A Day Trip to Krka National Park, Croatia

A few years ago, I road tripped around Croatia from Zagreb down to Dubrovnik, stopping at Plitvice National Park. It was out of season, incredibly empty and felt like our own personal paradise; walking along the boardwalks and bending down to admire all the little fish. The only thing that was missing in this, was the option to swim in the lakes – something they don’t allow at Plitvice.

A few years later, I learned that swimming is actually an option at Krka and had wanted to visit ever since. Then, as I pointed out in this earlier post, last year my boyfriend and I saw some cheap flights to Split, so everything sort of fell into place. It was only a long weekend, so we didn’t have a lot of time to travel around but did manage to go to Hvar Island and of course, Krka National Park; another stunning park with miraculous water falls and Jurassic Park like scenery.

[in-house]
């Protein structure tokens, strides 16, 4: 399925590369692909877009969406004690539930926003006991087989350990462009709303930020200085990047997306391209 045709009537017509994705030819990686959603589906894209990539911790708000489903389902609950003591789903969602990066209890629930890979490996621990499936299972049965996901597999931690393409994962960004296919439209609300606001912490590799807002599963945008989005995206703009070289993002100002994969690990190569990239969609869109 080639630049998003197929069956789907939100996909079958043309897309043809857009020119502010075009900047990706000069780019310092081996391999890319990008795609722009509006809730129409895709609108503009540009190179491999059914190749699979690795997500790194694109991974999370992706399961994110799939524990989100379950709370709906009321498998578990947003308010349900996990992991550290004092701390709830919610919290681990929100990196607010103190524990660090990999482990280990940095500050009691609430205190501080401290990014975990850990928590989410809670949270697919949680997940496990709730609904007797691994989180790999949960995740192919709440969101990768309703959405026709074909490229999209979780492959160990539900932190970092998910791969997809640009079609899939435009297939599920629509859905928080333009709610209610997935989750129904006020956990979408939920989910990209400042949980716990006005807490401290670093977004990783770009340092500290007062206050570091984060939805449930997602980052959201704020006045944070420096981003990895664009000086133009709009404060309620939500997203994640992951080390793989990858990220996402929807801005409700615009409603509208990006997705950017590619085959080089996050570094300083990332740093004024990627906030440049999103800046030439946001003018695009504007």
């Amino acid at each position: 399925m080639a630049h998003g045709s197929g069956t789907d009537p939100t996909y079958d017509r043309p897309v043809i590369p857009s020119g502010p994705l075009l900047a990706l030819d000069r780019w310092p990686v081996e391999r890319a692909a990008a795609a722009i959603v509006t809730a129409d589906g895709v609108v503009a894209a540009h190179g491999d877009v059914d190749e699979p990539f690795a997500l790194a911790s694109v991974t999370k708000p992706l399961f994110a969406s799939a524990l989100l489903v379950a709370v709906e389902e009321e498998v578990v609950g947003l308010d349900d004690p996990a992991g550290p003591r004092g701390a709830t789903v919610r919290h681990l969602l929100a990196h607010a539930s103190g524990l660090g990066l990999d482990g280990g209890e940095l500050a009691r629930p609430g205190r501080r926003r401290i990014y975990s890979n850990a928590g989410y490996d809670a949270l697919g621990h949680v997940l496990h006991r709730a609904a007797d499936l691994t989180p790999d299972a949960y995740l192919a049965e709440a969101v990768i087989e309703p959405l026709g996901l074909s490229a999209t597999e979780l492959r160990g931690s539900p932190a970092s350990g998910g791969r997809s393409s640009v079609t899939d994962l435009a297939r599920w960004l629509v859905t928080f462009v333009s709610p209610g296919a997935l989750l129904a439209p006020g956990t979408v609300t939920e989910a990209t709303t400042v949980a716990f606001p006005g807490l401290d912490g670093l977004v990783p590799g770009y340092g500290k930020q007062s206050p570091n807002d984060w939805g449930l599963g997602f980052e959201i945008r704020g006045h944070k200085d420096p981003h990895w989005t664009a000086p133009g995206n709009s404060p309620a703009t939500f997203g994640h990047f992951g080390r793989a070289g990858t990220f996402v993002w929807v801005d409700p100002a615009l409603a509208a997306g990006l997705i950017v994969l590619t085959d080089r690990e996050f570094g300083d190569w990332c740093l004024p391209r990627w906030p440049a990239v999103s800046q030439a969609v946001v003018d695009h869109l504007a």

We didn’t particularly plan our trip and so our decision to go to Krka was made on a whim, the night before. Looking back, I wish I had planned it as I won’t lie – getting there was a bit of a nightmare.



If you are planning on going via an organised day trip or driving, then skip this section, as it goes into some detail about public transport/buses which won’t apply to you.

We knew we didn’t want to go on a planned day trip because they’re quite expensive in comparison to public transport but my goodness, I wish I had known ahead of time how the buses etc worked because figuring it all out was a bit painful. I might have just agreed to pay a bit more to avoid the headache of finding our own way.

I’m not saying it’s impossible, as it isn’t – all it takes, is a little bit of thinking ahead. In short, my advice would be to book online via Croatia Bus (Link here) or FlixBus (Link here).

The night before we were due to go, we looked at public bus times and saw there was one first thing in the morning, so headed down to the bus station an hour before that one was due to leave to buy a ticket – sadly, it was completely sold out. I had seen there was an option to purchase tickets online via Croatia Bus (a separate company) the day before, but neglected to think about the fact that they might sell out, so when I went to buy them later on in the day they were unavailable (hence why we ended up at the bus station so early in the morning).